Dynatrace announced today it is adding a module to provide continuous runtime application self-protection (RASP) capabilities to its observability platform.
The Dynatrace Application Security Module leverages existing Dynatrace tracing and artificial intelligence (AI) technologies to detect threats in real-time and then apply appropriate policies to automatically secure applications.
Andreas Lehofer, chief product officer for Dynatrace, said that with the rise of highly dynamic microservices-based applications, the time has arrived to extend the company’s platform into the realm of application security. In contrast, there aren’t typically as many changes to monolithic applications to justify adding a security module to an application performance management (APM) platform, he said.
Lehofer said the Dynatrace Application Security Module has also been designed to reduce false positives by only surfacing alerts concerning code that is actually running. Rival RASP platforms will detect modules and start generating alerts about libraries that may be present in an application environment but are not actually employed, said Lehofer.
The Dynatrace Application Security Module working with the Smartscape topology mapping and PurePath tools for analyzing code also make it possible for DevSecOps teams to better understand dependencies between microservices, he added.
At the core of the Dynatrace approach to DevSecOps is its OneAgent software for application instrumentation, which collects data and feeds it back to an observability platform that includes an artificial intelligence (AI) engine dubbed Davis. As the Dynatrace Application Security Module continues to evolve, IT organizations should expect Dynatrace to apply AI capabilities to application security more broadly, Lehofer said.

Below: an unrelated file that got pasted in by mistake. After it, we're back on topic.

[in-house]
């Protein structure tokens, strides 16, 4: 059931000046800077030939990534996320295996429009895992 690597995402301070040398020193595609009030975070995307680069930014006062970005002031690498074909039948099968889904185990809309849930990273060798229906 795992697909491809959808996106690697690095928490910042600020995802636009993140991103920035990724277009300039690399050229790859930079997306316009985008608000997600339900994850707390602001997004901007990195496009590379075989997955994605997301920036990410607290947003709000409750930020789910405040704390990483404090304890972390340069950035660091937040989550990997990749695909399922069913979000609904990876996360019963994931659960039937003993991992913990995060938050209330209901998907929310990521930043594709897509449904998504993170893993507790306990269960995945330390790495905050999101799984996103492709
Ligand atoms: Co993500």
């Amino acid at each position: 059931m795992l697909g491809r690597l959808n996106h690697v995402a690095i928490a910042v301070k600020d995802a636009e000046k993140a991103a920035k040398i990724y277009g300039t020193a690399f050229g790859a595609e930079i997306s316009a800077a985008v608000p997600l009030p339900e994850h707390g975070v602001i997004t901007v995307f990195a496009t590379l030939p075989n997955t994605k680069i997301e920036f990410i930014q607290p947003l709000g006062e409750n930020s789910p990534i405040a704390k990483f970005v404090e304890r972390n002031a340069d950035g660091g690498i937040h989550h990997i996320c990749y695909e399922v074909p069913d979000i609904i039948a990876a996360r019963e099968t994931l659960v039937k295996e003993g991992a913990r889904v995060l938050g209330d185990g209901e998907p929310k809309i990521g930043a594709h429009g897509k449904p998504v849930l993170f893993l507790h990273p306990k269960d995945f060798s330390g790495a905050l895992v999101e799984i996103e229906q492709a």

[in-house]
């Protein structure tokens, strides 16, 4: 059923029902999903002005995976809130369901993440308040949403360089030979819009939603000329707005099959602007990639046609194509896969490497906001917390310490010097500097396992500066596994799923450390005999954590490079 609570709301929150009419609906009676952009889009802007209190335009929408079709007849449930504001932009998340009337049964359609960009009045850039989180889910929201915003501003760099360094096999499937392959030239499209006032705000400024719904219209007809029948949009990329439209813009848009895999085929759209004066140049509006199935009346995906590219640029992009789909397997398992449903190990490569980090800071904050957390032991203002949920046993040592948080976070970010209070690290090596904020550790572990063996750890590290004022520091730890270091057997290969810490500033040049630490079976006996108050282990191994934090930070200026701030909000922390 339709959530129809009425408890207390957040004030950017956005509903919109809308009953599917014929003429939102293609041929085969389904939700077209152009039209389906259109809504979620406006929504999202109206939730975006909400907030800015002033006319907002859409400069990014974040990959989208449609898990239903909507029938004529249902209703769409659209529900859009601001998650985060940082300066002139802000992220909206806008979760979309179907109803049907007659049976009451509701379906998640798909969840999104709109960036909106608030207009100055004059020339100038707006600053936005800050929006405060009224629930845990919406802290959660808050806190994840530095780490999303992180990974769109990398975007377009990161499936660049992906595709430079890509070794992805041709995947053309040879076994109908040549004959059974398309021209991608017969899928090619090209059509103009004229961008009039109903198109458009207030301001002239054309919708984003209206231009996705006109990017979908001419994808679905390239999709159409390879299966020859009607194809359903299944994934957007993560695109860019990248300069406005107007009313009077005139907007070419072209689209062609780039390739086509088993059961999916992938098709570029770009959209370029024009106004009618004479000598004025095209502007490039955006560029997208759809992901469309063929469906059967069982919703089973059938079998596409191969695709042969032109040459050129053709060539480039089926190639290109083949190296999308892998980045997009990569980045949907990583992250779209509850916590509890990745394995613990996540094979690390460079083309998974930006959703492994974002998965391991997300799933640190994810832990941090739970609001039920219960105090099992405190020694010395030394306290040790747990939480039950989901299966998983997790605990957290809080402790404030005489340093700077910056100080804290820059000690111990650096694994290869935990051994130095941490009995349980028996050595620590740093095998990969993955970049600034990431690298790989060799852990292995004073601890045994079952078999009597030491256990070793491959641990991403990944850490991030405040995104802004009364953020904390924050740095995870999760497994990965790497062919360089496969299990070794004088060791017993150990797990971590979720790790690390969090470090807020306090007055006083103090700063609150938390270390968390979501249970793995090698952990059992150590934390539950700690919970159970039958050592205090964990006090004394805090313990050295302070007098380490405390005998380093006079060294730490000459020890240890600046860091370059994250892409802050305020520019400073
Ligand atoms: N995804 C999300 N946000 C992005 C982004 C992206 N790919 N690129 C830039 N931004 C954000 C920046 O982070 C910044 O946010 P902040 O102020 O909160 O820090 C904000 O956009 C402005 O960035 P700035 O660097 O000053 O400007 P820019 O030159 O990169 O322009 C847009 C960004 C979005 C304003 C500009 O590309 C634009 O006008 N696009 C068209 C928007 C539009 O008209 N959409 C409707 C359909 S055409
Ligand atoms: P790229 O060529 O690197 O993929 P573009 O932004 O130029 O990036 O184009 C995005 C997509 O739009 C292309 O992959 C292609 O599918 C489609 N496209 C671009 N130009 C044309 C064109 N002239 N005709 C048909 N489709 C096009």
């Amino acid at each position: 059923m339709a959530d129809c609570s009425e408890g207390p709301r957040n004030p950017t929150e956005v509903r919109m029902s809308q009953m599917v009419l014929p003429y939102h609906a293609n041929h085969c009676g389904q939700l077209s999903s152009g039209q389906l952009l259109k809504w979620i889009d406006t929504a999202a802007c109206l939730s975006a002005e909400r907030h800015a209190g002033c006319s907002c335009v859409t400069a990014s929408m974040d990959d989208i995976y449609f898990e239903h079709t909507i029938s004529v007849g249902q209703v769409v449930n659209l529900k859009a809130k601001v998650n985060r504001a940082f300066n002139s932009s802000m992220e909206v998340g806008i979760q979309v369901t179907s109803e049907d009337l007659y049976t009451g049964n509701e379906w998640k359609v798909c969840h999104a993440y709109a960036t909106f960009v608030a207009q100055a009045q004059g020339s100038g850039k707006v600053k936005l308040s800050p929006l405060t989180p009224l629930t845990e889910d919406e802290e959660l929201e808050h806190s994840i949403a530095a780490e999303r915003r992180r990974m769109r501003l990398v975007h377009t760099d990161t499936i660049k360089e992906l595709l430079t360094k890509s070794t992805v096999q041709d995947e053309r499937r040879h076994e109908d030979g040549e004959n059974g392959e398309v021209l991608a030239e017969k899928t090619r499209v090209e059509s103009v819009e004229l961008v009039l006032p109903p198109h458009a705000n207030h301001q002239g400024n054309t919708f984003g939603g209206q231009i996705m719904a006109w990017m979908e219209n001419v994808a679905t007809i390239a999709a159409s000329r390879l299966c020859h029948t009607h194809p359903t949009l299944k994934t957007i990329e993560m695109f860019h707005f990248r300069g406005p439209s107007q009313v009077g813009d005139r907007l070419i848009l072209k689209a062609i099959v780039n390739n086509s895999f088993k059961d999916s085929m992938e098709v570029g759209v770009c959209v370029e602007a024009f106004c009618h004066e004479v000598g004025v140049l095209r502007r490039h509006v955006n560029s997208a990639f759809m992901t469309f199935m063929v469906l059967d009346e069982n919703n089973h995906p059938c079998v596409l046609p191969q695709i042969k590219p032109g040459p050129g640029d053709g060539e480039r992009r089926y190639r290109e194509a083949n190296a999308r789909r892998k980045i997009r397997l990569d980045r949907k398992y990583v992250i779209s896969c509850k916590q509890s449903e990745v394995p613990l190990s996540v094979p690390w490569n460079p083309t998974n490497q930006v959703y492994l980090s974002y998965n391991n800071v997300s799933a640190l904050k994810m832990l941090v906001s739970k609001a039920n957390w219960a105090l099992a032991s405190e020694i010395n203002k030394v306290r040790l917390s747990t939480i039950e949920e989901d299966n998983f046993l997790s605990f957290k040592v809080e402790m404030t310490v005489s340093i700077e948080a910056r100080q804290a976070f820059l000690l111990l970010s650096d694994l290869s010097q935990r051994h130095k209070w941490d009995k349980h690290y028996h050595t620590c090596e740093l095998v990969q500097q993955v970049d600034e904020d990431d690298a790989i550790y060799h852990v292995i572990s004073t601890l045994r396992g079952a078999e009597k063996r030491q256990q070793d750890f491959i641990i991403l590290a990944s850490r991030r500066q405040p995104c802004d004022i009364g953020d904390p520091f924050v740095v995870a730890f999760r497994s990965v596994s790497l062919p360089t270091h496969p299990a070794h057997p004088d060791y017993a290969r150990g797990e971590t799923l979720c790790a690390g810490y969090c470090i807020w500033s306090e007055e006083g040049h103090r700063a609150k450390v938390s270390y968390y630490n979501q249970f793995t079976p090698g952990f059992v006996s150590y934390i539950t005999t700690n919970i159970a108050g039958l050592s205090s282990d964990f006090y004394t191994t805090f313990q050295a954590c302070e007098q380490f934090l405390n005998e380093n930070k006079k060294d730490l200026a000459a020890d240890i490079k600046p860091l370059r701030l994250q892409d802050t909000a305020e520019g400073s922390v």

The ability of DevSecOps teams to automatically remediate applications that are discovered to have significant security issues depends on their ability to roll back applications after they have been deployed. Most IT organizations at the moment still have to manually roll back an application after it’s been deployed, he noted.
Longer-term it’s not clear to what degree AI might advance DevSecOps; however, the more automated the process of identifying vulnerabilities becomes, the easier it should be to automate remediation.
In the meantime, as the observability capabilities of platforms such as Dynatrace extend into application security, the easier it should become for organizations to embrace best DevSecOps practices by employing a module that is added on to an existing APM platform.
Dynatrace, of course, is betting microservices-based applications will increase the adoption of its observability platform. Historically, IT teams tended to employ an APM only to instrument their most mission-critical applications because of the costs involved. However, as IT environments become more complex in the age of microservices, platforms that can observe all the dependencies that exist in a distributed computing environment are now critical. Extending that platform to include application security further extends the economic case for investing in an observability platform.
It may be a while before most organizations reach a level of DevSecOps maturity that requires continuous observability, but as responsibility for application security continues to shift further left, it’s now only a matter of time before more automation is applied.